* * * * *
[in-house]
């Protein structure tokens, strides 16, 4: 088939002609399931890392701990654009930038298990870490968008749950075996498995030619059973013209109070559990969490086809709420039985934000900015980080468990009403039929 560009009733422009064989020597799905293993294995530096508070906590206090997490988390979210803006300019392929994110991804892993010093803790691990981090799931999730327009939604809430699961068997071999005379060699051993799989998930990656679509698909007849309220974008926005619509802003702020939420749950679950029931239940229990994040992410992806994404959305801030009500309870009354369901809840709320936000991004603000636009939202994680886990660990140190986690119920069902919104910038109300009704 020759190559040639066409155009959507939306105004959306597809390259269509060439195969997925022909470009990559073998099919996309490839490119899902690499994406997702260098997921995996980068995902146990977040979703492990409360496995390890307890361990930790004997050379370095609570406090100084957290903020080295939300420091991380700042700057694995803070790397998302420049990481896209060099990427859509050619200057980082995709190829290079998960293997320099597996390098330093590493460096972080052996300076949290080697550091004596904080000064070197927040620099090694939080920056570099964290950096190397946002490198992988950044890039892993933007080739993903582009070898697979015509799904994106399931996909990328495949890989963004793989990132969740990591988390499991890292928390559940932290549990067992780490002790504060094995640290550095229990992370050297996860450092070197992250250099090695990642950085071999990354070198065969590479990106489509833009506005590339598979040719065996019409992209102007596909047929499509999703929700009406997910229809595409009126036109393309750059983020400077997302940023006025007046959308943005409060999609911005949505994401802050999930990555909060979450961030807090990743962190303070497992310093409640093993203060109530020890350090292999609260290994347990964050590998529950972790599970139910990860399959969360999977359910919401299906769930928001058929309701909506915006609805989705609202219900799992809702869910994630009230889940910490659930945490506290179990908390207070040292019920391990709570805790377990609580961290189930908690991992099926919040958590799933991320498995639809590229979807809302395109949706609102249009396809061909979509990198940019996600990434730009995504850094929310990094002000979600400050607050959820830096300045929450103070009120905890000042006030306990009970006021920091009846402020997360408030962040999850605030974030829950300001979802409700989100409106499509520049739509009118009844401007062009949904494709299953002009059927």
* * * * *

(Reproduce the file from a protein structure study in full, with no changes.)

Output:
[in-house]
């Protein structure tokens, strides 16, 4: 088939002609399931890392701990654009930038298990870490968008749950075996498995030619059973013209109070559990969490086809709420039985934000900015980080468990009403039929 560009009733422009064989020597799905293993294995530096508070906590206090997490988390979210803006300019392929994110991804892993010093803790691990981090799931999730327009939604809430699961068997071999005379060699051993799989998930990656679509698909007849309220974008926005619509802003702020939420749950679950029931239940229990994040992410992806994404959305801030009500309870009354369901809840709320936000991004603000636009939202994680886990660990140190986690119920069902919104910038109300009704 020759190559040639066409155009959507939306105004959306597809390259269509060439195969997925022909470009990559073998099919996309490839490119899902690499994406997702260098997921995996980068995902146990977040979703492990409360496995390890307890361990930790004997050379370095609570406090100084957290903020080295939300420091991380700042700057694995803070790397998302420049990481896209060099990427859509050619200057980082995709190829290079998960293997320099597996390098330093590493460096972080052996300076949290080697550091004596904080000064070197927040620099090694939080920056570099964290950096190397946002490198992988950044890039892993933007080739993903582009070898697979015509799904994106399931996909990328495949890989963004793989990132969740990591988390499991890292928390559940932290549990067992780490002790504060094995640290550095229990992370050297996860450092070197992250250099090695990642950085071999990354070198065969590479990106489509833009506005590339598979040719065996019409992209102007596909047929499509999703929700009406997910229809595409009126036109393309750059983020400077997302940023006025007046959308943005409060999609911005949505994401802050999930990555909060979450961030807090990743962190303070497992310093409640093993203060109530020890350090292999609260290994347990964050590998529950972790599970139910990860399959969360999977359910919401299906769930928001058929309701909506915006609805989705609202219900799992809702869910994630009230889940910490659930945490506290179990908390207070040292019920391990709570805790377990609580961290189930908690991992099926919040958590799933991320498995639809590229979807809302395109949706609102249009396809061909979509990198940019996600990434730009995504850094929310990094002000979600400050607050959820830096300045929450103070009120905890000042006030306990009970006021920091009846402020997360408030962040999850605030974030829950300001979802409700989100409106499509520049739509009118009844401007062009949904494709299953002009059927």